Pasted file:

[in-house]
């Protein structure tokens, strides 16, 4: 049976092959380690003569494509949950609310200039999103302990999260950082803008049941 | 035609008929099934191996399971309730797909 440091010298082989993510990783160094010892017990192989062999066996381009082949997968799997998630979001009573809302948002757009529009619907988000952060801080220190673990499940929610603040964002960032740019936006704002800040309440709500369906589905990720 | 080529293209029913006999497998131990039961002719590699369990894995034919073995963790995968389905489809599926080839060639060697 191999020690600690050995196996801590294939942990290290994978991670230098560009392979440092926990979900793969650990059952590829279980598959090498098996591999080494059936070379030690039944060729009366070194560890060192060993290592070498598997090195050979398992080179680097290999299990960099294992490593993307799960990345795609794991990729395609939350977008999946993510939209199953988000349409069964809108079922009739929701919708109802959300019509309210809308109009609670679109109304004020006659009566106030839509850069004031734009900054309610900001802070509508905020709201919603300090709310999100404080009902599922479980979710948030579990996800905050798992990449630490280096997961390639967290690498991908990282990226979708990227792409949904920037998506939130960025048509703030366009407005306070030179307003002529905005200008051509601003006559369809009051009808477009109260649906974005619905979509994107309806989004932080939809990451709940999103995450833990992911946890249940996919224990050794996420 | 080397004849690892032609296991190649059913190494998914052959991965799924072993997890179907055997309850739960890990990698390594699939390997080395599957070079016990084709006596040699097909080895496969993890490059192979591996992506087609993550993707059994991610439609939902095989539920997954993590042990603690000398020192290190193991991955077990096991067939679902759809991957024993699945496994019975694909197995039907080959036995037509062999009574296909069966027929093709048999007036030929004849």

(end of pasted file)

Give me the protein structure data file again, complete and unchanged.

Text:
[in-house]
């Protein structure tokens, strides 16, 4: 049976092959380690003569494509949950609310200039999103302990999260950082803008049941 | 035609008929099934191996399971309730797909 440091010298082989993510990783160094010892017990192989062999066996381009082949997968799997998630979001009573809302948002757009529009619907988000952060801080220190673990499940929610603040964002960032740019936006704002800040309440709500369906589905990720 | 080529293209029913006999497998131990039961002719590699369990894995034919073995963790995968389905489809599926080839060639060697 191999020690600690050995196996801590294939942990290290994978991670230098560009392979440092926990979900793969650990059952590829279980598959090498098996591999080494059936070379030690039944060729009366070194560890060192060993290592070498598997090195050979398992080179680097290999299990960099294992490593993307799960990345795609794991990729395609939350977008999946993510939209199953988000349409069964809108079922009739929701919708109802959300019509309210809308109009609670679109109304004020006659009566106030839509850069004031734009900054309610900001802070509508905020709201919603300090709310999100404080009902599922479980979710948030579990996800905050798992990449630490280096997961390639967290690498991908990282990226979708990227792409949904920037998506939130960025048509703030366009407005306070030179307003002529905005200008051509601003006559369809009051009808477009109260649906974005619905979509994107309806989004932080939809990451709940999103995450833990992911946890249940996919224990050794996420 | 080397004849690892032609296991190649059913190494998914052959991965799924072993997890179907055997309850739960890990990698390594699939390997080395599957070079016990084709006596040699097909080895496969993890490059192979591996992506087609993550993707059994991610439609939902095989539920997954993590042990603690000398020192290190193991991955077990096991067939679902759809991957024993699945496994019975694909197995039907080959036995037509062999009574296909069966027929093709048999007036030929004849």